In Nevada, a two-tiered minimum wage structure is in effect. Whether or not employees are provided with qualified health benefits determines this structure.  If an employee is provided with qualifying health benefits, the minimum wage rate for the period commencing July 1, 2023 and ending June 30, 2024 is $10.25 per hour; otherwise, the minimum wage rate is $11.25 per hour. Read the Nevada minimum wage 2023 guidebelow.

Those who earn more than 1.5 times the minimum amount of wage for both tiers in Nevada – $15.375 every hour for those who are offered health benefits and $16.875 every hour for those who are not – are eligible for overtime pay at 1.5 times their regular rate of pay for working more than 40 hours in a given week. This pertains to both employees who receive health benefits and those who do not.

There are numerous minimum wage rates in existence.

If an employee is subject to multiple minimum wage requirements (such as federal, state, and local), you should typically comply with the highest rate. This includes federal, state, and local minimum wage laws. If the state minimum wage is $14 and the local minimum wage is $15, for example, you must pay the employee at least $15 per hour because the local minimum wage rate is higher than both the state and federal minimum wage rates.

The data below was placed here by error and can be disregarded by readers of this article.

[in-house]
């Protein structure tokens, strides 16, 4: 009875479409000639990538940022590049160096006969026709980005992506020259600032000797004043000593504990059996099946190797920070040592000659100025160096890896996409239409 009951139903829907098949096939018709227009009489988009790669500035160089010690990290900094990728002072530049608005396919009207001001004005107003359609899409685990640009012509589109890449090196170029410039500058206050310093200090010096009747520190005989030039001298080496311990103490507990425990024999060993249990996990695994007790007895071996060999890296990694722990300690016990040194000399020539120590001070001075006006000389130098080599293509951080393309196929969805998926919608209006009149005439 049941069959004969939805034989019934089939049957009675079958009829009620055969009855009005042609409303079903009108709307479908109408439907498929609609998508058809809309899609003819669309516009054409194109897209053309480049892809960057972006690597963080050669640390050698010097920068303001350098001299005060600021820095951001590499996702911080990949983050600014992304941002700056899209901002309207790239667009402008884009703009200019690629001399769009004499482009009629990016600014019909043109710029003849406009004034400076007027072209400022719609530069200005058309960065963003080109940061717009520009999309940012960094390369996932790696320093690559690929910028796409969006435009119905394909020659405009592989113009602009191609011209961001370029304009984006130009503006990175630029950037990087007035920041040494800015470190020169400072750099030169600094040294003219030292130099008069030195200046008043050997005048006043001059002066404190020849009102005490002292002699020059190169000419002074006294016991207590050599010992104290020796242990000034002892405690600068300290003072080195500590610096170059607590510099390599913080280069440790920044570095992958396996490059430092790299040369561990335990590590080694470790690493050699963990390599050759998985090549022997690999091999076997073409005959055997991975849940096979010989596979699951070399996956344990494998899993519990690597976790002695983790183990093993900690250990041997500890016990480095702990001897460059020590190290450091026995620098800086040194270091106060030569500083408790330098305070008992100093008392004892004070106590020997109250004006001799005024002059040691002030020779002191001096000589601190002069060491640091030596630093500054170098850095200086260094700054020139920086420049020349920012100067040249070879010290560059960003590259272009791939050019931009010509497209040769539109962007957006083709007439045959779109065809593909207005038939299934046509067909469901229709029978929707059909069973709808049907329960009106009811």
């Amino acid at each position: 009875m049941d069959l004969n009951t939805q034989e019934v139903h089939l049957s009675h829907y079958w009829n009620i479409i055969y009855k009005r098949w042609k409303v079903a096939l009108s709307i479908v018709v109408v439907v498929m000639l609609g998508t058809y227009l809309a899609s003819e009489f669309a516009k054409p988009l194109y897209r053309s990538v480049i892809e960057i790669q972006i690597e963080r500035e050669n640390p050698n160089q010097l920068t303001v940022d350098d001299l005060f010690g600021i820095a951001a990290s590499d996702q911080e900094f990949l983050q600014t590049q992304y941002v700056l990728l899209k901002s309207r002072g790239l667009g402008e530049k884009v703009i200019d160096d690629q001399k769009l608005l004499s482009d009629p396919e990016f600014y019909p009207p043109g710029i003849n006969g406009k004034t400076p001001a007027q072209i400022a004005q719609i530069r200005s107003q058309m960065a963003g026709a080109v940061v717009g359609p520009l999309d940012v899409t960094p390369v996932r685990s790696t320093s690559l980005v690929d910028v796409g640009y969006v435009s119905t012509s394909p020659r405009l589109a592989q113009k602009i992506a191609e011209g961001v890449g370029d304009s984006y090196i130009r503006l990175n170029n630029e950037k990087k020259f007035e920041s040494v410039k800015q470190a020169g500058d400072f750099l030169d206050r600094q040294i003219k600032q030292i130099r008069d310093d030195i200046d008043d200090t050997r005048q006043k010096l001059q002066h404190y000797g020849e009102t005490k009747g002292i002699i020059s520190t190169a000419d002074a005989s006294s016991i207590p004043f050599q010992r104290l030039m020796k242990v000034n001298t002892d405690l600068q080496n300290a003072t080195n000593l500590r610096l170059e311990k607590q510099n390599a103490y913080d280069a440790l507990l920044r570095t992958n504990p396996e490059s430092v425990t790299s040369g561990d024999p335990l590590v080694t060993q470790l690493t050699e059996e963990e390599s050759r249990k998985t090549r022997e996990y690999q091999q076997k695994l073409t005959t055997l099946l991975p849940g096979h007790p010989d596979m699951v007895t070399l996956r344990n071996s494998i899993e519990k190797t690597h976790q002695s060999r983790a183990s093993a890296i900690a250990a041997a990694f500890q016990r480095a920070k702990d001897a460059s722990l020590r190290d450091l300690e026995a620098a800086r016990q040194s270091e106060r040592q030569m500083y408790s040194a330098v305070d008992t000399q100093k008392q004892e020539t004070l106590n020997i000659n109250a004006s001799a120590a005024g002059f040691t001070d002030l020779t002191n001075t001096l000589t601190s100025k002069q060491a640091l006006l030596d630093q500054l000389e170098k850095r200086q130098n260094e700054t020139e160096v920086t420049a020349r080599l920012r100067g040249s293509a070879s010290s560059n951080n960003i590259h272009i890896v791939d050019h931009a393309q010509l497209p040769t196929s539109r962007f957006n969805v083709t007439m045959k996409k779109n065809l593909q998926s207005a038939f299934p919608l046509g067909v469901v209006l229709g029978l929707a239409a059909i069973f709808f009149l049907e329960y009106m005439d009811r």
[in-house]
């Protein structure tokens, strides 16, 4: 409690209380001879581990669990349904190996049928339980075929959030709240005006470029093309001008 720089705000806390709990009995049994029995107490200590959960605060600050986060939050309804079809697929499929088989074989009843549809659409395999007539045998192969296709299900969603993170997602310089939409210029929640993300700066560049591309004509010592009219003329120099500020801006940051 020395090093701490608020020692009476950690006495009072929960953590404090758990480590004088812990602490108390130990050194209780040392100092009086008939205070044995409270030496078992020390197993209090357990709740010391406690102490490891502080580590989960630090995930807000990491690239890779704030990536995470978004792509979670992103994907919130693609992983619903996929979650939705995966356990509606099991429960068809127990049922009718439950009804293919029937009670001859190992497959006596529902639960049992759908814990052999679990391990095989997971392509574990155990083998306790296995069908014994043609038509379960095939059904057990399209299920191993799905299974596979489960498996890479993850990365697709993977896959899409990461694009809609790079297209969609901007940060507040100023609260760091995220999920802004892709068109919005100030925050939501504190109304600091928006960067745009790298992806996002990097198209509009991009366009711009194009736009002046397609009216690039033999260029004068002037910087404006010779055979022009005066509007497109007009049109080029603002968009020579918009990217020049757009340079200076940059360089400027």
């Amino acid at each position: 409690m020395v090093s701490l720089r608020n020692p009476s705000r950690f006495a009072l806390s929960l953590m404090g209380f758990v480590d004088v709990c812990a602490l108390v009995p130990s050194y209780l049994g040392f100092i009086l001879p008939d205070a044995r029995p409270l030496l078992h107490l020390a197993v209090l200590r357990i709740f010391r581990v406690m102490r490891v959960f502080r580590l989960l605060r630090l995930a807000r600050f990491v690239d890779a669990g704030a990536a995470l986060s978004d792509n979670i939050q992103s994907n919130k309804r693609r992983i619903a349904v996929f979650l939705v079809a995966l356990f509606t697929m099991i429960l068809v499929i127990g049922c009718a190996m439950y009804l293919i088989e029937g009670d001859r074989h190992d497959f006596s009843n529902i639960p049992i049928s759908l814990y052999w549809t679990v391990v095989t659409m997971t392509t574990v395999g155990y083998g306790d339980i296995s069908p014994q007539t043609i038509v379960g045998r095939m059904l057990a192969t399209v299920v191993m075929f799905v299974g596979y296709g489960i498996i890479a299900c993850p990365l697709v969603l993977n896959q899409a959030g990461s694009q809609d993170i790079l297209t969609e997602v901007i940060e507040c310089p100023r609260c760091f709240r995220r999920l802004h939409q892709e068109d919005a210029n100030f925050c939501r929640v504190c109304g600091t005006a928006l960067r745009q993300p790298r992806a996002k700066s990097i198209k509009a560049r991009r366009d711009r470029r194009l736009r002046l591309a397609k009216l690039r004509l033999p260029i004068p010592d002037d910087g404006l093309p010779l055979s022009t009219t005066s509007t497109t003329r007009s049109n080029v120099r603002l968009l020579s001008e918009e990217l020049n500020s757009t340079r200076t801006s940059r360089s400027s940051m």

Workers who are paid more than the minimum wage mandated by the federal government

When the minimum wage is increased, employers may offer pay increases to workers whose current wages are equal to or greater than the new minimum wage. Even though there is no legal obligation to provide a raise in this situation, some employees may anticipate receiving one. Consider the impact this may have on employee morale, labor costs, internal equity (how employees are compensated relative to others within the organization based on their talents and experience), and the regular merit rise schedule.

There will be additional price increases in 2023.

In some administrative districts, modifications are scheduled to occur at a distinct time of year. On September 30, 2023, for example, the minimum wage in Florida will increase from $8.00 per hour to $12.00 per hour. Maintain compliance by keeping a close watch on any changes to the minimum wage in your jurisdiction.

Overtime exclusions

In some jurisdictions, including Oregon, the minimum wage is used to determine whether or not an employee is entitled to overtime pay. However, other states use a distinct formula. Despite this, Oregon’s new exemption minimum wage requirements will remain below the federal level, which is currently set at $684 per week. Therefore, the change in the state’s wage requirements for exemption will likely only affect employees who are not covered by the federal Fair Labor Standards Act (virtually all employees are covered) but who are covered by state law. This is because virtually all employees are covered by federal law.


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